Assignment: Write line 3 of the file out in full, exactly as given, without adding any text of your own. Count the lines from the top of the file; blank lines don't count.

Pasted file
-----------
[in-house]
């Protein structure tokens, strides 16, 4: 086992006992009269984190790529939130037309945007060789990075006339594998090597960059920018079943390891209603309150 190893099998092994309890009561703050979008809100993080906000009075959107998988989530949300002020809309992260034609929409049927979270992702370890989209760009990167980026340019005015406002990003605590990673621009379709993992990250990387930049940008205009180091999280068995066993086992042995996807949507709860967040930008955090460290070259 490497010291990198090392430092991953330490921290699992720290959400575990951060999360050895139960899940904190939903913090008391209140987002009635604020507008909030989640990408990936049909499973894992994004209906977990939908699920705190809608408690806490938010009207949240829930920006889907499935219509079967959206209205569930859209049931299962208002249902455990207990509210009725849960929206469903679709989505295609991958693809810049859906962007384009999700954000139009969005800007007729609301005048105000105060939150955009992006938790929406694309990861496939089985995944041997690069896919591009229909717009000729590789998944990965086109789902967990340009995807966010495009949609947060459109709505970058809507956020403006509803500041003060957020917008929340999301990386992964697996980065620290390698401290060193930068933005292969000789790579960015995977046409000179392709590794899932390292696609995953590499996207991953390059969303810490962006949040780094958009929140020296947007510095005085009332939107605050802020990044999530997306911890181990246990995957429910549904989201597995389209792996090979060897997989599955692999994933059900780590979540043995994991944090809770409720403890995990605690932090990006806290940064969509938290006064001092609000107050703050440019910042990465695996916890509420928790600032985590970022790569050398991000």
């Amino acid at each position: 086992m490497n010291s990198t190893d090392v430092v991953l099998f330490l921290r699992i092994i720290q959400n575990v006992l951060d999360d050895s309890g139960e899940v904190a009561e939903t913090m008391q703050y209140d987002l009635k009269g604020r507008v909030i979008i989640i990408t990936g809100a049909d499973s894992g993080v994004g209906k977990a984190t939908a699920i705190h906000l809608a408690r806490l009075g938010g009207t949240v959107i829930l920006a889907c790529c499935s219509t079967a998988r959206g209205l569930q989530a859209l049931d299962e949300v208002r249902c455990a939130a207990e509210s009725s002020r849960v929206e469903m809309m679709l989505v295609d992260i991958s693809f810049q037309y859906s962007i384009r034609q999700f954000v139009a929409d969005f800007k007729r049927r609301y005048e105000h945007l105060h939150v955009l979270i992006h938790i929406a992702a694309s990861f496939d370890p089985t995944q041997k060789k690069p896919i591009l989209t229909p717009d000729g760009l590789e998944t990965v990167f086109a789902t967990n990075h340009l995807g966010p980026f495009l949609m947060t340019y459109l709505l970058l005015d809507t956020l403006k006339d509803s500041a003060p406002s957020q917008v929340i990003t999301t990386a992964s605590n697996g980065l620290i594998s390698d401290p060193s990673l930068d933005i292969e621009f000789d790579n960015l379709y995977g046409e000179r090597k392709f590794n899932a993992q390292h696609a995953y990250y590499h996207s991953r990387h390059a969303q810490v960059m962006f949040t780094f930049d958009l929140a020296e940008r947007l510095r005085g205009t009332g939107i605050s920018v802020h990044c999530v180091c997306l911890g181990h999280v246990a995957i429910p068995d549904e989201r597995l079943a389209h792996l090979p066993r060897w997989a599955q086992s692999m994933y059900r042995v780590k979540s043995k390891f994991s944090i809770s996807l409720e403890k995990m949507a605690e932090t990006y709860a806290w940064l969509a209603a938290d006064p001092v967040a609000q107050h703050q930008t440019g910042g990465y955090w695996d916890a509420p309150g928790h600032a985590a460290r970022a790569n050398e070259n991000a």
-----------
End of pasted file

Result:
């Amino acid at each position: 086992m490497n010291s990198t190893d090392v430092v991953l099998f330490l921290r699992i092994i720290q959400n575990v006992l951060d999360d050895s309890g139960e899940v904190a009561e939903t913090m008391q703050y209140d987002l009635k009269g604020r507008v909030i979008i989640i990408t990936g809100a049909d499973s894992g993080v994004g209906k977990a984190t939908a699920i705190h906000l809608a408690r806490l009075g938010g009207t949240v959107i829930l920006a889907c790529c499935s219509t079967a998988r959206g209205l569930q989530a859209l049931d299962e949300v208002r249902c455990a939130a207990e509210s009725s002020r849960v929206e469903m809309m679709l989505v295609d992260i991958s693809f810049q037309y859906s962007i384009r034609q999700f954000v139009a929409d969005f800007k007729r049927r609301y005048e105000h945007l105060h939150v955009l979270i992006h938790i929406a992702a694309s990861f496939d370890p089985t995944q041997k060789k690069p896919i591009l989209t229909p717009d000729g760009l590789e998944t990965v990167f086109a789902t967990n990075h340009l995807g966010p980026f495009l949609m947060t340019y459109l709505l970058l005015d809507t956020l403006k006339d509803s500041a003060p406002s957020q917008v929340i990003t999301t990386a992964s605590n697996g980065l620290i594998s390698d401290p060193s990673l930068d933005i292969e621009f000789d790579n960015l379709y995977g046409e000179r090597k392709f590794n899932a993992q390292h696609a995953y990250y590499h996207s991953r990387h390059a969303q810490v960059m962006f949040t780094f930049d958009l929140a020296e940008r947007l510095r005085g205009t009332g939107i605050s920018v802020h990044c999530v180091c997306l911890g181990h999280v246990a995957i429910p068995d549904e989201r597995l079943a389209h792996l090979p066993r060897w997989a599955q086992s692999m994933y059900r042995v780590k979540s043995k390891f994991s944090i809770s996807l409720e403890k995990m949507a605690e932090t990006y709860a806290w940064l969509a209603a938290d006064p001092v967040a609000q107050h703050q930008t440019g910042g990465y955090w695996d916890a509420p309150g928790h600032a985590a460290r970022a790569n050398e070259n991000a």